Types of Coal
Coal, like oil, consists of a wide variety of components, and those components are present in a wide variety of concentrations within various coal deposits. In order to simplify descriptions of coal in its multiple forms, four main categories of coal have been commonly used:
- Anthracite - contains 86-97% carbon
- Bituminous - contains 45-86% carbon
- Subbituminous - contains 35-45% carbon
- Lignite - contains 25-35% carbon
In 2015 the U.S. produced about 897 short tons of coal. The top five coal producing states accounted for approximately 71% of the total U.S. production. Those top five states were:
- West Virginia—10.7%
Global Coal Production
The global production of coal decreased in 2016 by a record amount. Both China and the US had marked declines in the use of coal. This is in strong accord with goals of the Paris Climate Agreement, as cleaner-burning natural gas rises to greater use and an increasing use of renewable fuels becomes more widespread.
In a way similar to petroleum, production of coal will reach a peak, after which production will enter into a terminal decline. This will occur for several reasons - diminishing energy quality of remaining coal resources, competition from alternate sources of energy, government proscriptions on greenhouse gases and other types of pollution, and increasing coal prices as the "easy coal" is depleted.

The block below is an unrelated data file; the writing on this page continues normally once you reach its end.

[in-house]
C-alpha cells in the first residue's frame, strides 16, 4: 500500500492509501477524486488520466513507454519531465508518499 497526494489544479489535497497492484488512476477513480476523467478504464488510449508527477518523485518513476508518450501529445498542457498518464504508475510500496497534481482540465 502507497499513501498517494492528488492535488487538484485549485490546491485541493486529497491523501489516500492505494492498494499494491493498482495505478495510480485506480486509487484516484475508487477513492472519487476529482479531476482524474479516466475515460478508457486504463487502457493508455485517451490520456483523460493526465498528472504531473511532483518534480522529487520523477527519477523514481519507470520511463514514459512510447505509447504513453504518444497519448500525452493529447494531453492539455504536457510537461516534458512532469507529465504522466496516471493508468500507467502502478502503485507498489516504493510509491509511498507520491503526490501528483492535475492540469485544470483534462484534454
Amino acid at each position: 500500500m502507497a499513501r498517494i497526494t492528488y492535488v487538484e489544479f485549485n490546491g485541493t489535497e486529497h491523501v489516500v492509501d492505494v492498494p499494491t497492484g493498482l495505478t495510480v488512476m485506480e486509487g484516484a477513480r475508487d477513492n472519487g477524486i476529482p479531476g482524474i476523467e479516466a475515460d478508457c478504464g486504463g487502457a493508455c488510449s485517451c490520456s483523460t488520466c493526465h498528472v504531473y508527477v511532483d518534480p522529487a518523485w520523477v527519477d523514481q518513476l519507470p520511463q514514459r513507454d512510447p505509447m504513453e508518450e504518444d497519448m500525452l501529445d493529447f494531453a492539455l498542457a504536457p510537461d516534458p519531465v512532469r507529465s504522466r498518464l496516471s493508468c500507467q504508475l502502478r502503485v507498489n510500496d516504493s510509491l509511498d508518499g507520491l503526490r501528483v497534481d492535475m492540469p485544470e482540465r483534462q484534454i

There will be two peaks, one based on bulk quantity of coal and the other based on the amount of energy available from the coal produced. Since the highest quality coal tends to be mined first and depleted, it is anticipated that the energy peak will occur substantially before the bulk quantity peak.
Coal peaks will occur at different times in different countries. Some countries have been through both peaks, while others are still producing at increasing rates.
Over 90% of the coal used in the U.S. is used to generate electricity. Industrial uses for coal include the production of steel, cement and paper. In 2014 coal accounted for 39% of the electricity generated in the U.S.
Coal is both an important source of energy for the production of electricity and the most polluting of the fossil fuels (coal, petroleum and natural gas). Some of the environmental challenges in the use of coal for generating power are:
- Both mining and burning coal results in the release of greenhouse gases, believed by many to be a significant cause of global warming.
- Its waste products include harmful heavy metals, including some that are radioactive.
- The mining of coal releases acids into ground water and the atmosphere that can cause harm to humans, crops, and wildlife.
- The land at and near mining sites can become unfit for other purposes after mining operations are completed and terminated.
- Mining operations can severely disrupt animal and plant ecosystems, sometimes at extended distances from the mine itself.
The coal industry in the United States is in decline. Several of the top coal producing companies in America filed for bankruptcy in 2016. The number of employees in the coal industry has declined radically since 2011.